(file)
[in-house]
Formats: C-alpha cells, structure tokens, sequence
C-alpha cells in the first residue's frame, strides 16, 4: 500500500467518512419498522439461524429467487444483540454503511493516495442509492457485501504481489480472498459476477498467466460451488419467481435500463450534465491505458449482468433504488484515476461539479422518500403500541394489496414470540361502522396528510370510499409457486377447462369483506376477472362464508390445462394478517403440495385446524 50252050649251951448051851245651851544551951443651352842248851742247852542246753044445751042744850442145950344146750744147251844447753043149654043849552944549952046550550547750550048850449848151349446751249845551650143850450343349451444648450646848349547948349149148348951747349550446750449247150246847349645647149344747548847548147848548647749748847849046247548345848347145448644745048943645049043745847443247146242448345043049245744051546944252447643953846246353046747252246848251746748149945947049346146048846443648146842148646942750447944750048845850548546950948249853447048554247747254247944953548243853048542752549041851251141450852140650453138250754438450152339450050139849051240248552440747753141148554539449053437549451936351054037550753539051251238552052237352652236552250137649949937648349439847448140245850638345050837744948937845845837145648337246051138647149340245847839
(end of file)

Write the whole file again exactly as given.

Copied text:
[in-house]
Formats: C-alpha cells, structure tokens, sequence
C-alpha cells in the first residue's frame, strides 16, 4: 500500500467518512419498522439461524429467487444483540454503511493516495442509492457485501504481489480472498459476477498467466460451488419467481435500463450534465491505458449482468433504488484515476461539479422518500403500541394489496414470540361502522396528510370510499409457486377447462369483506376477472362464508390445462394478517403440495385446524 50252050649251951448051851245651851544551951443651352842248851742247852542246753044445751042744850442145950344146750744147251844447753043149654043849552944549952046550550547750550048850449848151349446751249845551650143850450343349451444648450646848349547948349149148348951747349550446750449247150246847349645647149344747548847548147848548647749748847849046247548345848347145448644745048943645049043745847443247146242448345043049245744051546944252447643953846246353046747252246848251746748149945947049346146048846443648146842148646942750447944750048845850548546950948249853447048554247747254247944953548243853048542752549041851251141450852140650453138250754438450152339450050139849051240248552440747753141148554539449053437549451936351054037550753539051251238552052237352652236552250137649949937648349439847448140245850638345050837744948937845845837145648337246051138647149340245847839